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UAS Labs defends safety, efficacy of probiotics following FDA seizure

By Stephen Daniells

- Last updated on GMT

Related tags Fda Urinary tract infection

Minnesota-based UAS Laboratories, Inc., has defended the safety and efficacy of its products following a US Marshalls-led seizure, adding that it is working with FDA to ‘remove and/or modify the language’ of alleged disease claims on the labels of its DDS probiotics range.

At the request of the U.S. Food and Drug Administration (FDA), US Marshalls seized products including DDS Acidophilus, DDS Plus, Probioplus DDS, DDS Junior, and Cran-Gyn DDS, in capsule, powder, and tablet forms.

According to FDA, the company made claims that the products could treat or prevent colds, flu, respiratory infections, urinary tract infections, yeast infections, ulcers, and high cholesterol. Such claims are in violation of the Federal Food, Drug, and Cosmetic Act.

UAS response

In a statement from the company’s president, Dr S.K. Dash, UAS said it is diligently working with the FDA to correct the information provided on its product labels and website.

“In the interim, it is important for our customers, vendors and colleagues to understand the facts,”​ said Dr Dash.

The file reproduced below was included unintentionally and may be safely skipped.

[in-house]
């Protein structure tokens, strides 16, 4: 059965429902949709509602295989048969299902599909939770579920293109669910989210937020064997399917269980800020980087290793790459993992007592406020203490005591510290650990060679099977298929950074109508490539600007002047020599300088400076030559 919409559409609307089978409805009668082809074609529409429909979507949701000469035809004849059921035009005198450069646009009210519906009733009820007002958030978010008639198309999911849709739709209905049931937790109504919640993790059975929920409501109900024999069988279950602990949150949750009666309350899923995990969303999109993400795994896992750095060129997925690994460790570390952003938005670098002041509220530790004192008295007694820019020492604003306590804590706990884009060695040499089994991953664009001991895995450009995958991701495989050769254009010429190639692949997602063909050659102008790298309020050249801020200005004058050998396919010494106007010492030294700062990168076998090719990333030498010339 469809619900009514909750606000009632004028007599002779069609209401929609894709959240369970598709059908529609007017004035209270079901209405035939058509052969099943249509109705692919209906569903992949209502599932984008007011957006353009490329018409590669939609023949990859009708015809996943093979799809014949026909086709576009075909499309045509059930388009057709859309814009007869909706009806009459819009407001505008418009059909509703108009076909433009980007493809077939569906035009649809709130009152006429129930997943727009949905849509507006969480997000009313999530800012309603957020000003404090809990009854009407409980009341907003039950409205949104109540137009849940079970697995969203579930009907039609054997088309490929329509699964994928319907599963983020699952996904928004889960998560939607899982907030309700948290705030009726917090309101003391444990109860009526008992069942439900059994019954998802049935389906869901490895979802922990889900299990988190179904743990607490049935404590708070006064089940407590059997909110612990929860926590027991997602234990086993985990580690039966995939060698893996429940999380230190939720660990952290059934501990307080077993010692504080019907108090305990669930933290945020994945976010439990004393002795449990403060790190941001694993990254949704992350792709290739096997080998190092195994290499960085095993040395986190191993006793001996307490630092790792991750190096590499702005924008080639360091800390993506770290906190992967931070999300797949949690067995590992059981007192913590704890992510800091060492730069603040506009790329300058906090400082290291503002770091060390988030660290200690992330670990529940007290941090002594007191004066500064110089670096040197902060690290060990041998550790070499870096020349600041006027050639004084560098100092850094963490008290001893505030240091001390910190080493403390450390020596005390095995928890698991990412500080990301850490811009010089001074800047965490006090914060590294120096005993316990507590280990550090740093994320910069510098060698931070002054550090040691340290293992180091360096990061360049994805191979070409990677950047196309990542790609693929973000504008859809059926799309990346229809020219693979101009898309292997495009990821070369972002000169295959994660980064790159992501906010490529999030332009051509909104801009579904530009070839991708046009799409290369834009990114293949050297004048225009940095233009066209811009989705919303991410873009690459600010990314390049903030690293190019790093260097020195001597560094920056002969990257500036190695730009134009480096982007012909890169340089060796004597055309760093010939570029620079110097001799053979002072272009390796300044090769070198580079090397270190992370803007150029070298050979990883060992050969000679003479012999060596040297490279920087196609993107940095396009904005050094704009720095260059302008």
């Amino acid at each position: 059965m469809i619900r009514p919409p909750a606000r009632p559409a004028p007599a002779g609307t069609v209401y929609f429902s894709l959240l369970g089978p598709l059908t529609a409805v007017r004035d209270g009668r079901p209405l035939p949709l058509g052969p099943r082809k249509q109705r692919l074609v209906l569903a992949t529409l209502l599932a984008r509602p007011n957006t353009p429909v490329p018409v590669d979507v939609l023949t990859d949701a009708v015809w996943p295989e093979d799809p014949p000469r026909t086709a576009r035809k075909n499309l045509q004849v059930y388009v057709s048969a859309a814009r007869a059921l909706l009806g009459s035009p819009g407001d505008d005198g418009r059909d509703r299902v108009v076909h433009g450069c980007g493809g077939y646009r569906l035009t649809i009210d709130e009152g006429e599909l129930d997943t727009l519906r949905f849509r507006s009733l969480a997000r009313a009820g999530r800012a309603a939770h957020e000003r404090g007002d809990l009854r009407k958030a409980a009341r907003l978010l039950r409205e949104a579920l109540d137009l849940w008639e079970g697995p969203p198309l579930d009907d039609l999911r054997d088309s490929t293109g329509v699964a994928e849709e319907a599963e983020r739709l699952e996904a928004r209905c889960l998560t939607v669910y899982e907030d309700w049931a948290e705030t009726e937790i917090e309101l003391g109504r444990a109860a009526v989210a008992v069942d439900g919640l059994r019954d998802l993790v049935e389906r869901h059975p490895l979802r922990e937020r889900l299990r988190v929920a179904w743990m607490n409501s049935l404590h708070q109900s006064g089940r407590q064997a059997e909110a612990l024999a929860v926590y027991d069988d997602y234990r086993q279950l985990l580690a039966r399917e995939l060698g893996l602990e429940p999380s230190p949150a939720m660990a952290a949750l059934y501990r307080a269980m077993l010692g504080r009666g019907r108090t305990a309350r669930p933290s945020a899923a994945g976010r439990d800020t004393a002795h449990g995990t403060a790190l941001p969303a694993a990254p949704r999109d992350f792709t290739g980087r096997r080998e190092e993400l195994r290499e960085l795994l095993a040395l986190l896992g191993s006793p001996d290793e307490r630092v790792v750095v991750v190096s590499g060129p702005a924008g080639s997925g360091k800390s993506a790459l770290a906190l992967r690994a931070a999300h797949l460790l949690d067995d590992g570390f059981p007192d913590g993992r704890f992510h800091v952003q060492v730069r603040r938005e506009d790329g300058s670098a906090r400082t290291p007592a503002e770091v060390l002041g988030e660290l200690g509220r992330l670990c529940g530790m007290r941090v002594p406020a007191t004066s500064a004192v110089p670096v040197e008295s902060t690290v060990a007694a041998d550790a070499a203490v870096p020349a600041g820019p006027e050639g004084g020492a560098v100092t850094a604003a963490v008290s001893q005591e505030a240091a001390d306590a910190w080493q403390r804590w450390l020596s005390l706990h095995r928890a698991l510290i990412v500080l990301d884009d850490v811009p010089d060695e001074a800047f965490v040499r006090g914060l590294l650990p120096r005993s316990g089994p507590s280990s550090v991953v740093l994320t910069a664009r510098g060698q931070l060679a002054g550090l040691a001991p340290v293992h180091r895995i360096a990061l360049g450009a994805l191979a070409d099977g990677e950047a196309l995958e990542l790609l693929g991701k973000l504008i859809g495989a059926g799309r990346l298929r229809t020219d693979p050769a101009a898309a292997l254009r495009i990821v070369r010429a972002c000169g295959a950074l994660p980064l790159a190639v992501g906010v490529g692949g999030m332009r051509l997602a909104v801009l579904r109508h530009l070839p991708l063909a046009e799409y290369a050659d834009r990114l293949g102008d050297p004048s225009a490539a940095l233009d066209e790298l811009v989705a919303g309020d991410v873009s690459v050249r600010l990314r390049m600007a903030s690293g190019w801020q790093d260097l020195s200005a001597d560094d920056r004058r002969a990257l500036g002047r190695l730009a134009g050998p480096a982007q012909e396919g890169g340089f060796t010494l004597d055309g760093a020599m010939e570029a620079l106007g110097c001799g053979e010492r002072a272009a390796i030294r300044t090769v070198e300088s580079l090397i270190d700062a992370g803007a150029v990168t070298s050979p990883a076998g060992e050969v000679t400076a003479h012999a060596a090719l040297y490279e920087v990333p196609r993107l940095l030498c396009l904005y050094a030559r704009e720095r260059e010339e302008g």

“Our product is not under question. Our facilities were recently inspected by the FDA and our products are safe and effective. People do not need to worry about the probiotics they are taking.

“What is at issue with the FDA are certain statements made on our website that the FDA believes expand our labeling to imply that our products can be used to treat or cure certain health conditions.

“We are removing and/or modifying this language to be in compliance with FDA requirements and are working with the FDA to resolve this issue. We are in contact with our FDA representatives and expect to resolve this matter very soon.

“While we respect the FDA’s position, it is unfortunate that the matter could not have been resolved with a phone call or warning letter before taking action,” ​he added.

FDA’s view

According to FDA documents, a warning letter was issued​ to UAS Labs in 2005 about the language of the claims being made on its products and website. The letter warned UAS Labs that claims on its products labels caused the products to be drugs, according to the Federal Food, Drug, and Cosmetic Act.

Following this warning letter, UAS Labs “promised to fully correct its violations”​, reads the Complaint for Forfeiture filed in the US District Court for the District of Minnesota.

Subsequent inspections in September 2007 and March 2011 led FDA investigators to note that claims continued to be “very similar to the claims that were cited in the 2005 Warning Letter”​.

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